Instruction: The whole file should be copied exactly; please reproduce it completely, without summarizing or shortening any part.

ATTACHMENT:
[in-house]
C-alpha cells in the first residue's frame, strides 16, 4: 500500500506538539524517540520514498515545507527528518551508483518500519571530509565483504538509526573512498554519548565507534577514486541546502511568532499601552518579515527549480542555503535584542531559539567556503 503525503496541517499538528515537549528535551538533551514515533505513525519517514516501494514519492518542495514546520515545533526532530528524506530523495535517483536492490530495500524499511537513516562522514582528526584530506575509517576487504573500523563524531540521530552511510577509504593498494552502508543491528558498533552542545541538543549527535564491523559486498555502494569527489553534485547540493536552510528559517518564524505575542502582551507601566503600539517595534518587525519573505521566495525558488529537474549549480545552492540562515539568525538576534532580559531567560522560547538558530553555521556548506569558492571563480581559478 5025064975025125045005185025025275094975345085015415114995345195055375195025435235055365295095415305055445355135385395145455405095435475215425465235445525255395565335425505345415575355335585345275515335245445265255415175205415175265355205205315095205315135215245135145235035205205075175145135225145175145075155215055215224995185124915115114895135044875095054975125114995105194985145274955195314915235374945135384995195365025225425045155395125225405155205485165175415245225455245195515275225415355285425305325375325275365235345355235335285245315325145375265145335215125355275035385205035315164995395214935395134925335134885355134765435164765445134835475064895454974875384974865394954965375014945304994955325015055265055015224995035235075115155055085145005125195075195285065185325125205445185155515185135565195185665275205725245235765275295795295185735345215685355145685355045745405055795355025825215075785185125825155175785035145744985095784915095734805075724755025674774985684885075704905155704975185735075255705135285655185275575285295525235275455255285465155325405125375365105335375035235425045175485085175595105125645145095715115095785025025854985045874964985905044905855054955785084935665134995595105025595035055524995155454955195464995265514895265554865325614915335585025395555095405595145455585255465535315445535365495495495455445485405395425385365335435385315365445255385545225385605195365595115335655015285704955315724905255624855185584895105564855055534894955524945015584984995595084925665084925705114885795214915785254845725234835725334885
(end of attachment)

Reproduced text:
[in-house]
C-alpha cells in the first residue's frame, strides 16, 4: 500500500506538539524517540520514498515545507527528518551508483518500519571530509565483504538509526573512498554519548565507534577514486541546502511568532499601552518579515527549480542555503535584542531559539567556503 503525503496541517499538528515537549528535551538533551514515533505513525519517514516501494514519492518542495514546520515545533526532530528524506530523495535517483536492490530495500524499511537513516562522514582528526584530506575509517576487504573500523563524531540521530552511510577509504593498494552502508543491528558498533552542545541538543549527535564491523559486498555502494569527489553534485547540493536552510528559517518564524505575542502582551507601566503600539517595534518587525519573505521566495525558488529537474549549480545552492540562515539568525538576534532580559531567560522560547538558530553555521556548506569558492571563480581559478 5025064975025125045005185025025275094975345085015415114995345195055375195025435235055365295095415305055445355135385395145455405095435475215425465235445525255395565335425505345415575355335585345275515335245445265255415175205415175265355205205315095205315135215245135145235035205205075175145135225145175145075155215055215224995185124915115114895135044875095054975125114995105194985145274955195314915235374945135384995195365025225425045155395125225405155205485165175415245225455245195515275225415355285425305325375325275365235345355235335285245315325145375265145335215125355275035385205035315164995395214935395134925335134885355134765435164765445134835475064895454974875384974865394954965375014945304994955325015055265055015224995035235075115155055085145005125195075195285065185325125205445185155515185135565195185665275205725245235765275295795295185735345215685355145685355045745405055795355025825215075785185125825155175785035145744985095784915095734805075724755025674774985684885075704905155704975185735075255705135285655185275575285295525235275455255285465155325405125375365105335375035235425045175485085175595105125645145095715115095785025025854985045874964985905044905855054955785084935665134995595105025595035055524995155454955195464995265514895265554865325614915335585025395555095405595145455585255465535315445535365495495495455445485405395425385365335435385315365445255385545225385605195365595115335655015285704955315724905255624855185584895105564855055534894955524945015584984995595084925665084925705114885795214915785254845725234835725334885